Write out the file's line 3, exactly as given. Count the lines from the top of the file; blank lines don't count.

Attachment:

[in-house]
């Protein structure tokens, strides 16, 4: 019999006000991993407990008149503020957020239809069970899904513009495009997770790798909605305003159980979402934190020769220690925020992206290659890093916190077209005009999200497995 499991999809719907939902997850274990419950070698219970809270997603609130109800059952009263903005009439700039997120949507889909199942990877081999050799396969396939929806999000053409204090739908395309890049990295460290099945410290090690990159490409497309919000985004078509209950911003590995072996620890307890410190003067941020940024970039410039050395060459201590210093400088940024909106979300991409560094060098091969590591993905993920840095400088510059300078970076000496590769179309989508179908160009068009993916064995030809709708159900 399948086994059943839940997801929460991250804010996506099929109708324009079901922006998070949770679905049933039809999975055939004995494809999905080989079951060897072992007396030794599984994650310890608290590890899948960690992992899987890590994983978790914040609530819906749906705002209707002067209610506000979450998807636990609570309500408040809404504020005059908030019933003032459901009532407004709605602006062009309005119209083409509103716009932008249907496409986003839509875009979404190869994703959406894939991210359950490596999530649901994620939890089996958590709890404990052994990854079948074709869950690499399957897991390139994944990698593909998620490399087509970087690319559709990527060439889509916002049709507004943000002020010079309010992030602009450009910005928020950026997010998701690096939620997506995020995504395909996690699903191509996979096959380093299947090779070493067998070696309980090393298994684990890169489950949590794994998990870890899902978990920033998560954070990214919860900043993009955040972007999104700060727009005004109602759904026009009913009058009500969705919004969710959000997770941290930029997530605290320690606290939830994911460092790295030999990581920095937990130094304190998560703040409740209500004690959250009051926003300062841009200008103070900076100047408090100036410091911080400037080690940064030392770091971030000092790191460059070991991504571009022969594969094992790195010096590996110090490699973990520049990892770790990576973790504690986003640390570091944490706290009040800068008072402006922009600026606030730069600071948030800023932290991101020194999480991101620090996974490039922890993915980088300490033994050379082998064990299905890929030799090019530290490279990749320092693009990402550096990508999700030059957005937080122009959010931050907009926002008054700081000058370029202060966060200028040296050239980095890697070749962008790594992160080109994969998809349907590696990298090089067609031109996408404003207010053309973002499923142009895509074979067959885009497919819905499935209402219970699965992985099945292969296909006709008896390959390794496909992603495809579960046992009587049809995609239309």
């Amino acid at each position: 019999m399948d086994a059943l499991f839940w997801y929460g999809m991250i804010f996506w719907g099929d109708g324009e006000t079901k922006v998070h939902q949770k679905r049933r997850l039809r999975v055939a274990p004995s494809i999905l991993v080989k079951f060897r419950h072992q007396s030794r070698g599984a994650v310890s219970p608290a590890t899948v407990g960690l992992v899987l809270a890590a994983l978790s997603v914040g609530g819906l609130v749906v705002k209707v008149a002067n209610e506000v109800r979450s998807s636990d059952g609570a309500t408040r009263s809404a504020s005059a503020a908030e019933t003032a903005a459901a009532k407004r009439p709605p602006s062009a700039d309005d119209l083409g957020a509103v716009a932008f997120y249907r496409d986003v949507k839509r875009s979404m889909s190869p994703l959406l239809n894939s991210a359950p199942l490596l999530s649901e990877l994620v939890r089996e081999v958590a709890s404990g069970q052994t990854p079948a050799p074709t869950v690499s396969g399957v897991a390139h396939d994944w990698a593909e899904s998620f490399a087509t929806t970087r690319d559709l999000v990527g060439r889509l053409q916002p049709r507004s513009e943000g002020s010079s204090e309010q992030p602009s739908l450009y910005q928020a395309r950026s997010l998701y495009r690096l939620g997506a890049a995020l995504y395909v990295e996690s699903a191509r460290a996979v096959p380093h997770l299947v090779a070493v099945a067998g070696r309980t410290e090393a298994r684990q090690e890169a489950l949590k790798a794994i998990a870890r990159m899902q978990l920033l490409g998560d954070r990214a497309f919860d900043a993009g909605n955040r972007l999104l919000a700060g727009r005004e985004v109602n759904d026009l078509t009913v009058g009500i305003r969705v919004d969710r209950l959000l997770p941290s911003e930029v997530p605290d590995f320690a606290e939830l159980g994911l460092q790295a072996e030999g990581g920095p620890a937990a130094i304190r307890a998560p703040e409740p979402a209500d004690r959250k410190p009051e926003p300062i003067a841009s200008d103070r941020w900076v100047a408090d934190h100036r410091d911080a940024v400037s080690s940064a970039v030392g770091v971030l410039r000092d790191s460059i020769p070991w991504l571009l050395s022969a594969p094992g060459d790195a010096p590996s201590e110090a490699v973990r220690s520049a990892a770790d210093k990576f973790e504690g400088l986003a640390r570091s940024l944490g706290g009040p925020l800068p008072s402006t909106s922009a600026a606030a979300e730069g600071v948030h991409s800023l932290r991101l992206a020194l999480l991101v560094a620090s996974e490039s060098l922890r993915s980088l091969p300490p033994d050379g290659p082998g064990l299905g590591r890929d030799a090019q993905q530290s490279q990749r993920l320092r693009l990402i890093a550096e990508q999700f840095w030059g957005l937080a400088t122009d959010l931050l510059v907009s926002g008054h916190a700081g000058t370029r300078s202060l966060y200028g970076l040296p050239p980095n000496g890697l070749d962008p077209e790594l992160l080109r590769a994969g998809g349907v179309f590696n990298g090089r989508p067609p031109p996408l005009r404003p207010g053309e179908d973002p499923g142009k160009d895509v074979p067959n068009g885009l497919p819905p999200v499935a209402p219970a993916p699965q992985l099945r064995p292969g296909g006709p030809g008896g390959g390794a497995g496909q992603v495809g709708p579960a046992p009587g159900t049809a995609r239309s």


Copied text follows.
């Amino acid at each position: 019999m399948d086994a059943l499991f839940w997801y929460g999809m991250i804010f996506w719907g099929d109708g324009e006000t079901k922006v998070h939902q949770k679905r049933r997850l039809r999975v055939a274990p004995s494809i999905l991993v080989k079951f060897r419950h072992q007396s030794r070698g599984a994650v310890s219970p608290a590890t899948v407990g960690l992992v899987l809270a890590a994983l978790s997603v914040g609530g819906l609130v749906v705002k209707v008149a002067n209610e506000v109800r979450s998807s636990d059952g609570a309500t408040r009263s809404a504020s005059a503020a908030e019933t003032a903005a459901a009532k407004r009439p709605p602006s062009a700039d309005d119209l083409g957020a509103v716009a932008f997120y249907r496409d986003v949507k839509r875009s979404m889909s190869p994703l959406l239809n894939s991210a359950p199942l490596l999530s649901e990877l994620v939890r089996e081999v958590a709890s404990g069970q052994t990854p079948a050799p074709t869950v690499s396969g399957v897991a390139h396939d994944w990698a593909e899904s998620f490399a087509t929806t970087r690319d559709l999000v990527g060439r889509l053409q916002p049709r507004s513009e943000g002020s010079s204090e309010q992030p602009s739908l450009y910005q928020a395309r950026s997010l998701y495009r690096l939620g997506a890049a995020l995504y395909v990295e996690s699903a191509r460290a996979v096959p380093h997770l299947v090779a070493v099945a067998g070696r309980t410290e090393a298994r684990q090690e890169a489950l949590k790798a794994i998990a870890r990159m899902q978990l920033l490409g998560d954070r990214a497309f919860d900043a993009g909605n955040r972007l999104l919000a700060g727009r005004e985004v109602n759904d026009l078509t009913v009058g009500i305003r969705v919004d969710r209950l959000l997770p941290s911003e930029v997530p605290d590995f320690a606290e939830l159980g994911l460092q790295a072996e030999g990581g920095p620890a937990a130094i304190r307890a998560p703040e409740p979402a209500d004690r959250k410190p009051e926003p300062i003067a841009s200008d103070r941020w900076v100047a408090d934190h100036r410091d911080a940024v400037s080690s940064a970039v030392g770091v971030l410039r000092d790191s460059i020769p070991w991504l571009l050395s022969a594969p094992g060459d790195a010096p590996s201590e110090a490699v973990r220690s520049a990892a770790d210093k990576f973790e504690g400088l986003a640390r570091s940024l944490g706290g009040p925020l800068p008072s402006t909106s922009a600026a606030a979300e730069g600071v948030h991409s800023l932290r991101l992206a020194l999480l991101v560094a620090s996974e490039s060098l922890r993915s980088l091969p300490p033994d050379g290659p082998g064990l299905g590591r890929d030799a090019q993905q530290s490279q990749r993920l320092r693009l990402i890093a550096e990508q999700f840095w030059g957005l937080a400088t122009d959010l931050l510059v907009s926002g008054h916190a700081g000058t370029r300078s202060l966060y200028g970076l040296p050239p980095n000496g890697l070749d962008p077209e790594l992160l080109r590769a994969g998809g349907v179309f590696n990298g090089r989508p067609p031109p996408l005009r404003p207010g053309e179908d973002p499923g142009k160009d895509v074979p067959n068009g885009l497919p819905p999200v499935a209402p219970a993916p699965q992985l099945r064995p292969g296909g006709p030809g008896g390959g390794a497995g496909q992603v495809g709708p579960a046992p009587g159900t049809a995609r239309s």